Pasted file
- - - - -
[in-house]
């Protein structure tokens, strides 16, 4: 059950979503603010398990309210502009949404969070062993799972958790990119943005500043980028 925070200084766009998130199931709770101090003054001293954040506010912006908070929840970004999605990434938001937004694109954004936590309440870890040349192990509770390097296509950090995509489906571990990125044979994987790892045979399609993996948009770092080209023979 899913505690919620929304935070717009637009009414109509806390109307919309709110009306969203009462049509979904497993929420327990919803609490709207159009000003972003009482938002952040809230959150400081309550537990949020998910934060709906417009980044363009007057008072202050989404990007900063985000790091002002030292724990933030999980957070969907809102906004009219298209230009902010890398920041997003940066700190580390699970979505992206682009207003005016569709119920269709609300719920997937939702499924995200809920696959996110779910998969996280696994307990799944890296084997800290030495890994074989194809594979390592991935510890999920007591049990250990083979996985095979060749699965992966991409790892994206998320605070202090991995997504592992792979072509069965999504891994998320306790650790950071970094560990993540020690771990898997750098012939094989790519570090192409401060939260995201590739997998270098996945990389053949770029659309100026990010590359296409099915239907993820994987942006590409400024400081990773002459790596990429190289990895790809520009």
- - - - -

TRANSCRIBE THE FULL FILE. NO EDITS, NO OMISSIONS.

[in-house]
């Protein structure tokens, strides 16, 4: 059950979503603010398990309210502009949404969070062993799972958790990119943005500043980028 925070200084766009998130199931709770101090003054001293954040506010912006908070929840970004999605990434938001937004694109954004936590309440870890040349192990509770390097296509950090995509489906571990990125044979994987790892045979399609993996948009770092080209023979 899913505690919620929304935070717009637009009414109509806390109307919309709110009306969203009462049509979904497993929420327990919803609490709207159009000003972003009482938002952040809230959150400081309550537990949020998910934060709906417009980044363009007057008072202050989404990007900063985000790091002002030292724990933030999980957070969907809102906004009219298209230009902010890398920041997003940066700190580390699970979505992206682009207003005016569709119920269709609300719920997937939702499924995200809920696959996110779910998969996280696994307990799944890296084997800290030495890994074989194809594979390592991935510890999920007591049990250990083979996985095979060749699965992966991409790892994206998320605070202090991995997504592992792979072509069965999504891994998320306790650790950071970094560990993540020690771990898997750098012939094989790519570090192409401060939260995201590739997998270098996945990389053949770029659309100026990010590359296409099915239907993820994987942006590409400024400081990773002459790596990429190289990895790809520009």